China is spearheading the research on health, and one such study caught our attention as estimates show that over a million VR headsets are being shipped each month (in China alone). Beijing-based research organization recently released a study named “Experiment Report on the Impact of Long-Term Use of Virtual Reality (VR) Head-Mounted Displays on the Vision of Pre-teen Users” (PDF download). This document suggests that extended use of high-end VR headsets might improve or benefit the vision in preteen population, as explored by six researchers and contributors;
- Bao Yihua, Advanced Innovation Center for Future Visual Entertainment in Beijing
- Weng Dongdong, Yu Xingyao, Guo Jie from Beijing Institute of Technology
- Liu Jun, Certified optometrist
- Su Haixin from Beijing Blue Focus E-Commerce Co., Ltd.
The sample group consisted out of “Fifty eligible subjects aged 9 to 12 participated in the experiment, including 26 males and 24 females.” Study subjects used Google’s Tilt Brush versus Painting Pad by Murtha Design (tablet app) for a period of one hour, after which they were examined. The groups were changing on daily basis, after which the data was collected and finalized. Out of 50 pupils, only one reported negative effect, showing subjective displeasure with the application selected for the study.
The conclusions were quite encouraging:
“As the experimental data shows, subjective fatigue brought on by VR experience and visual fatigue brought on by tablets can be alleviated by a short rest. As for vision, the majority of pre -teen subjects reported that their vision was unchanged or even imp roved after the experiment; that is because of the considerable amount of simulated distance vision scenes used in VR. Meanwhile, according to the experimental data, a higher portion of VR subjects had improved vision compared with the subjects who used tablets continuously for 1 hour. In conclusion, for pre -teen users, VR HMDs and tablets have a similar influence on vision and using VR HMDs may have a more positive influence.”
Second conclusion only confirmed what we know already – use of small screen devices strain the eye more than when your whole field of view is occupied by a headset. With VR headset, eyes are orientating/focusing similar to real world, unlike the tablet experience. These conclusions are not the only examples in the field.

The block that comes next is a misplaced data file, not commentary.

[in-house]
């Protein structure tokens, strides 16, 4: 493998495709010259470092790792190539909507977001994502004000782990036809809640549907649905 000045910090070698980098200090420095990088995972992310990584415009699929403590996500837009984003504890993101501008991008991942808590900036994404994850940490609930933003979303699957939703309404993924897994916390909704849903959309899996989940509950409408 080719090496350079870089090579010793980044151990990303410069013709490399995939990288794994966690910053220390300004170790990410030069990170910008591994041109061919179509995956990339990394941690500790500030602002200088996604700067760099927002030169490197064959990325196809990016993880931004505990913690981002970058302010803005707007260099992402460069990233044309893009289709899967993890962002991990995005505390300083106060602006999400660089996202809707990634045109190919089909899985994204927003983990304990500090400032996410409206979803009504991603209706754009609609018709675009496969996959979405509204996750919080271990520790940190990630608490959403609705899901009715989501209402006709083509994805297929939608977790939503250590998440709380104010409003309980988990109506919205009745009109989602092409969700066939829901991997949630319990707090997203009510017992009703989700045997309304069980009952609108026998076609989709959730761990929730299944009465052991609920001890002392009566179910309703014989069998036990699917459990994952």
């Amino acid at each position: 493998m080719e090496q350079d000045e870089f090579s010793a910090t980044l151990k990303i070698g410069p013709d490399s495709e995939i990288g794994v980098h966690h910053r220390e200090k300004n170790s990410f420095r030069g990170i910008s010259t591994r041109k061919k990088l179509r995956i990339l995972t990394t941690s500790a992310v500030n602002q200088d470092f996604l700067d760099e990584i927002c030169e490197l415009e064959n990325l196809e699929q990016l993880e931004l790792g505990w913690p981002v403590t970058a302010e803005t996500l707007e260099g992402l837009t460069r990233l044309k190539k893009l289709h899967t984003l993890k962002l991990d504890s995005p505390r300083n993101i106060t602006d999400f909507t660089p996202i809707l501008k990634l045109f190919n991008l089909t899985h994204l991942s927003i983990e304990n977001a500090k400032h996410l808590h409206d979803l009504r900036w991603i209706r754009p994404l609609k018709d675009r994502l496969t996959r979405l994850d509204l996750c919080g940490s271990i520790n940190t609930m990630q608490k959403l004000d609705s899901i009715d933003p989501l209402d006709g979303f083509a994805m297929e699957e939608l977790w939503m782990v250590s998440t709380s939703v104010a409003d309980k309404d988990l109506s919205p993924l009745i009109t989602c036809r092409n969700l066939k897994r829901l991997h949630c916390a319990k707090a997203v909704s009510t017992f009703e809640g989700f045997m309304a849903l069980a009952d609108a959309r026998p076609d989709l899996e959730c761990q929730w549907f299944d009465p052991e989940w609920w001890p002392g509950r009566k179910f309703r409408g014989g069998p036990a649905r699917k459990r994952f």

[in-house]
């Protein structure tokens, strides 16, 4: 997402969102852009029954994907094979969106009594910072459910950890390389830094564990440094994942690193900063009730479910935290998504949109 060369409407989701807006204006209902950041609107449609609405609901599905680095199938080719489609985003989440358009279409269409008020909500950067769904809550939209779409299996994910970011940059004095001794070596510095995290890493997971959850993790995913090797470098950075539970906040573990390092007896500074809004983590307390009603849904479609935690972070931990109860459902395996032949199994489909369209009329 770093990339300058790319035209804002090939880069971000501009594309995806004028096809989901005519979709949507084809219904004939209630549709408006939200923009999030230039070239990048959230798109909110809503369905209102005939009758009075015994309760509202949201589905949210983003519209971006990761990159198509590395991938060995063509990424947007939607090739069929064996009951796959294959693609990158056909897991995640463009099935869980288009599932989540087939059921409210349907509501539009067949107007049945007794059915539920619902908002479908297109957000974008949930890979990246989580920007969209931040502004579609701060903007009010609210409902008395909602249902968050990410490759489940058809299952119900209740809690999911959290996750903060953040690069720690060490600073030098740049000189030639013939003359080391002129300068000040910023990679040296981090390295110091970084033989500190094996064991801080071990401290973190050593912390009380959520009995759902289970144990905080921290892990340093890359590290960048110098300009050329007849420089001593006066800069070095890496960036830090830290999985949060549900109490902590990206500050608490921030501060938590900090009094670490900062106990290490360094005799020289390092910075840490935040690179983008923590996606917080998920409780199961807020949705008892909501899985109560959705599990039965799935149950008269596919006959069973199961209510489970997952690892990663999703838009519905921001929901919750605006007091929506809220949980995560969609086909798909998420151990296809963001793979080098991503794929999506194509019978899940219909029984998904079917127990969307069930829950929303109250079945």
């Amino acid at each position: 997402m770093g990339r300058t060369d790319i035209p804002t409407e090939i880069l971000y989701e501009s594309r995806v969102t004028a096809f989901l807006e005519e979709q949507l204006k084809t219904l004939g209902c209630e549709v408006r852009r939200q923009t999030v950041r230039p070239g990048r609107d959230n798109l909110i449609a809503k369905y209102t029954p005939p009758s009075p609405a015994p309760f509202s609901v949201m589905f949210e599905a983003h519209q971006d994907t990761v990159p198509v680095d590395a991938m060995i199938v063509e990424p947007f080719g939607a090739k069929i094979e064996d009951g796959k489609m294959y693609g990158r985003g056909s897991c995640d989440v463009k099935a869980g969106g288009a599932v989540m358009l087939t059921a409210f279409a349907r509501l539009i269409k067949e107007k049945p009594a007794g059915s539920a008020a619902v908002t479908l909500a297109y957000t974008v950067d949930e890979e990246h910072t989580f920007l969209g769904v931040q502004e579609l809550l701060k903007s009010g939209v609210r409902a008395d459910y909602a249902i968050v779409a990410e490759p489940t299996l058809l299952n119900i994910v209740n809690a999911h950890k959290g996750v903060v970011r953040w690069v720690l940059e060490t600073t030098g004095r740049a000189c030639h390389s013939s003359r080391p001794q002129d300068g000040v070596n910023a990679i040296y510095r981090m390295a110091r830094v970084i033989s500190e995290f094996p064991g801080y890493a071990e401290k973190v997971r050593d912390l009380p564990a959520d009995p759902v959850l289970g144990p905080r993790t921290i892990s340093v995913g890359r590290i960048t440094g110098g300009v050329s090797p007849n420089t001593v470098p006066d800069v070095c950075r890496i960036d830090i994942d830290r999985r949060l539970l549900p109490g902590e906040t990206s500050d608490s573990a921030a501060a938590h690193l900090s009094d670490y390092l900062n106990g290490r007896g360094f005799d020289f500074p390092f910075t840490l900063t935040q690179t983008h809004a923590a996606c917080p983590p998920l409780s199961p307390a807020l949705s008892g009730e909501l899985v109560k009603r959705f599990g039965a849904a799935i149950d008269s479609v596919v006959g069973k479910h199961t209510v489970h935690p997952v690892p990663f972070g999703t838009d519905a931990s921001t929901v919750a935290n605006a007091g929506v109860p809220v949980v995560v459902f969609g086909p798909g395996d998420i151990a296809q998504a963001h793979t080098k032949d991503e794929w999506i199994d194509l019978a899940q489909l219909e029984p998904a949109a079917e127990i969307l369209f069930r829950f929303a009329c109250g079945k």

Can VR really improve your vision?
Several years ago, there was a story of Mr. James Blaha, who suffered from two serious visual conditions, amblyopia (lazy eye) and strabismus (crossed eyes). He encountered Dr. Marc Levin from UC San Francisco. After the treatment, he kickstarted the company now called Vivid Vision, which uses VR headsets to develop VR health applications which might help treat eye conditions.
Ever since personal computing debuted on world’s stage, we’ve heard a lot of ‘studies’ that preached the negative narrative, focusing on health concerns and isolationist effect of personal computing on children. Probably the best scare tactic in psychological terms. Yet, today’s world is connected and smaller than ever before, with obvious psychological and health benefits.
With new technologies, we are hearing the same story over again. Remember the recent article PlayStation VR use “might lead” to disastrous health problems? Then again, that article came from the Mirror, UK-based tabloid newspaper. Quote of “leading laser eye surgeon Dr David Allamby, clinical director of London’s Focus clinic, says VR could be setting up a generation of young adults for myopia and agonisingly-painful “dry eye”.”
We would encourage you to take both the study and doctors’ comments with the grain of salt.